Valiñas said the panel continues to investigate the crimes identified in the report, but added that the second report, which it will present to the Human Rights Council next week, focused on how Venezuela’s judicial system works and conducted a detailed analysis of 183 detentions.
Venezuelan authorities did not allow panelists to enter the country and did not respond to any of the 17 letters they sent to the government in the past year asking for information. The panel based its conclusions on 177 interviews with current and former judges, prosecutors and others in the judiciary, as well as with lawyers for victims of abuse. They also read thousands of pages of legal cases, including arrest and keywords.
Of the 86 judges, prosecutors and defense attorneys interviewed by the panel, virtually all – 98.2 percent of them – reported that political cases were not investigated or prosecuted in accordance with the law.
Judges and prosecutors were instructed on how to proceed, the panel said, and often appeared to have played “key roles” in covering up wrongdoing – for example, enabling arbitrary detention by resorting to unjustified arrest warrants, lengthy prison sentences and criminal charges based on illegally obtained or forfeited including evidence obtained through torture.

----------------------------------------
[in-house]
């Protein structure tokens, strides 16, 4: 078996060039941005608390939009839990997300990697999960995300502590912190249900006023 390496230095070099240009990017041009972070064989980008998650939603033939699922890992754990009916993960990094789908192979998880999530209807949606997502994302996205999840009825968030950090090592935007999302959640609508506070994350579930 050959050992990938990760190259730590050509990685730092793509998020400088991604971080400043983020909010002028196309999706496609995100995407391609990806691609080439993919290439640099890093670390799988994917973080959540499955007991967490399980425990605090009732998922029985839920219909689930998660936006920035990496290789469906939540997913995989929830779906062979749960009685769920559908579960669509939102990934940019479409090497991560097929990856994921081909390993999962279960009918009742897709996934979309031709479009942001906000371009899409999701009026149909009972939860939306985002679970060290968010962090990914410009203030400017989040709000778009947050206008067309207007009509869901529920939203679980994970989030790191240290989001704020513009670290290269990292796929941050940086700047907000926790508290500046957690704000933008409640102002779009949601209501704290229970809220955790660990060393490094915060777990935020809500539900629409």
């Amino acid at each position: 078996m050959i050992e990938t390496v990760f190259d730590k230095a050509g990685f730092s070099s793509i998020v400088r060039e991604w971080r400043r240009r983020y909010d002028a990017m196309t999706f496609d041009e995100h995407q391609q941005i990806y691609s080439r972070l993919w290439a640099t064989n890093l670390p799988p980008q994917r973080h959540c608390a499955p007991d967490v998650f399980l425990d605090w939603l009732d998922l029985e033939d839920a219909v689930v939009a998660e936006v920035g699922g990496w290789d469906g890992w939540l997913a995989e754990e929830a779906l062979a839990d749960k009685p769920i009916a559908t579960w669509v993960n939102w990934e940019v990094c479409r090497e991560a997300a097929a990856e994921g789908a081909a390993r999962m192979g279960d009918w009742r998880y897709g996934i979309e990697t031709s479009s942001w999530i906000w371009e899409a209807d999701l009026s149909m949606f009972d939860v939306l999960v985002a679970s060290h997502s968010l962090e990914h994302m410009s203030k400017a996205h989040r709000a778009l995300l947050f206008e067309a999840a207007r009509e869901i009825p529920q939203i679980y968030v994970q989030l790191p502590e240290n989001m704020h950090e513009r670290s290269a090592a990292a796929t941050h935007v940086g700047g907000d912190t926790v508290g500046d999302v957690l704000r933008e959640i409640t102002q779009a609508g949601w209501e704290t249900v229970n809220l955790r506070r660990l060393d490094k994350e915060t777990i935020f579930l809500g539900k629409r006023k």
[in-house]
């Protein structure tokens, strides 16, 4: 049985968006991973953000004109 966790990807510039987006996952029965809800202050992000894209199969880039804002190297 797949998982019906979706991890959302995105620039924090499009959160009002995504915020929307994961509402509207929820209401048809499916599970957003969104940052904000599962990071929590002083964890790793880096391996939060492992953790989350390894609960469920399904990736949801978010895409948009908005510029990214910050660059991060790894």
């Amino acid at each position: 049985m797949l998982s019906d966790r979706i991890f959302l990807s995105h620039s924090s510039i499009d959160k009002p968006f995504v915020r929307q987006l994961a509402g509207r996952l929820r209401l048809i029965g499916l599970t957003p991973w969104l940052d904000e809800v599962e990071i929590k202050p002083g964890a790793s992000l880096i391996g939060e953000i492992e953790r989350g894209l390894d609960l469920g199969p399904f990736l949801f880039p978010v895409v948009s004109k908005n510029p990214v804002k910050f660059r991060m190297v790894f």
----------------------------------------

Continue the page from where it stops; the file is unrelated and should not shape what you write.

Many of the defendants in the 183 indictments analyzed by the panel said they had been tortured or subjected to brutal treatment, including sexual violence, and 67 of the defendants had appeared in court with clear signs of ill-treatment.
“The actions and omissions of judges who hear torture allegations had devastating consequences for the victims, including continued torture and deteriorating health,” the panel said. A detainee had suffered a miscarriage of torture caused after a judge returned her to the custody of the military counterintelligence agency, which she claimed abused her.
But opposition from judges, prosecutors and lawyers to political intervention is also risky, the panel concluded. More than half of the defense attorneys who responded to a questionnaire said they had faced threats and harassment, and nearly half of the former judges and prosecutors contacted by the panel had fled the country for security reasons.
The report was contributed by Isay Herrera in Caracas.